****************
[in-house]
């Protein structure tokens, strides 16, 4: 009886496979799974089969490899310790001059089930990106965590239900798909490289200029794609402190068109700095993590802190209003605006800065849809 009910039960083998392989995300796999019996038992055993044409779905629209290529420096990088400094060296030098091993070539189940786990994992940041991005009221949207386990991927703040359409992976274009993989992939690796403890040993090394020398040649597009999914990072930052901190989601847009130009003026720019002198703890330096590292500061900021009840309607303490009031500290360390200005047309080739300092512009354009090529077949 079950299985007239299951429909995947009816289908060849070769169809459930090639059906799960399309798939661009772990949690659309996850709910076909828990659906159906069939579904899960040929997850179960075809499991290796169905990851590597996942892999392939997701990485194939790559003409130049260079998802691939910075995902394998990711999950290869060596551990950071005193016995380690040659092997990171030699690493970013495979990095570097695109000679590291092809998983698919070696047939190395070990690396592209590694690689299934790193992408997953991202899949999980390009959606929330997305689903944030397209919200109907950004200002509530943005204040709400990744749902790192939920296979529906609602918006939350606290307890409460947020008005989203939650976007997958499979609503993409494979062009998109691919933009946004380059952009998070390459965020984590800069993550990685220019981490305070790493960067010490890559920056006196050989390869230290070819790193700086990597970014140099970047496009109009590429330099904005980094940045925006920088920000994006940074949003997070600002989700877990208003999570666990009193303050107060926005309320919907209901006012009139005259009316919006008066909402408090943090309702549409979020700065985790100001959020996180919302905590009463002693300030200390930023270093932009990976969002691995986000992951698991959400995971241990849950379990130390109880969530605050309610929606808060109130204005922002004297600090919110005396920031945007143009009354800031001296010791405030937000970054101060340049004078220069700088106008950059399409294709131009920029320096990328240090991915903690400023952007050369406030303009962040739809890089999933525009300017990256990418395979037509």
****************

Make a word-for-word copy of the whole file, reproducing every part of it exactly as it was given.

[in-house]
């Protein structure tokens, strides 16, 4: 009886496979799974089969490899310790001059089930990106965590239900798909490289200029794609402190068109700095993590802190209003605006800065849809 009910039960083998392989995300796999019996038992055993044409779905629209290529420096990088400094060296030098091993070539189940786990994992940041991005009221949207386990991927703040359409992976274009993989992939690796403890040993090394020398040649597009999914990072930052901190989601847009130009003026720019002198703890330096590292500061900021009840309607303490009031500290360390200005047309080739300092512009354009090529077949 079950299985007239299951429909995947009816289908060849070769169809459930090639059906799960399309798939661009772990949690659309996850709910076909828990659906159906069939579904899960040929997850179960075809499991290796169905990851590597996942892999392939997701990485194939790559003409130049260079998802691939910075995902394998990711999950290869060596551990950071005193016995380690040659092997990171030699690493970013495979990095570097695109000679590291092809998983698919070696047939190395070990690396592209590694690689299934790193992408997953991202899949999980390009959606929330997305689903944030397209919200109907950004200002509530943005204040709400990744749902790192939920296979529906609602918006939350606290307890409460947020008005989203939650976007997958499979609503993409494979062009998109691919933009946004380059952009998070390459965020984590800069993550990685220019981490305070790493960067010490890559920056006196050989390869230290070819790193700086990597970014140099970047496009109009590429330099904005980094940045925006920088920000994006940074949003997070600002989700877990208003999570666990009193303050107060926005309320919907209901006012009139005259009316919006008066909402408090943090309702549409979020700065985790100001959020996180919302905590009463002693300030200390930023270093932009990976969002691995986000992951698991959400995971241990849950379990130390109880969530605050309610929606808060109130204005922002004297600090919110005396920031945007143009009354800031001296010791405030937000970054101060340049004078220069700088106008950059399409294709131009920029320096990328240090991915903690400023952007050369406030303009962040739809890089999933525009300017990256990418395979037509």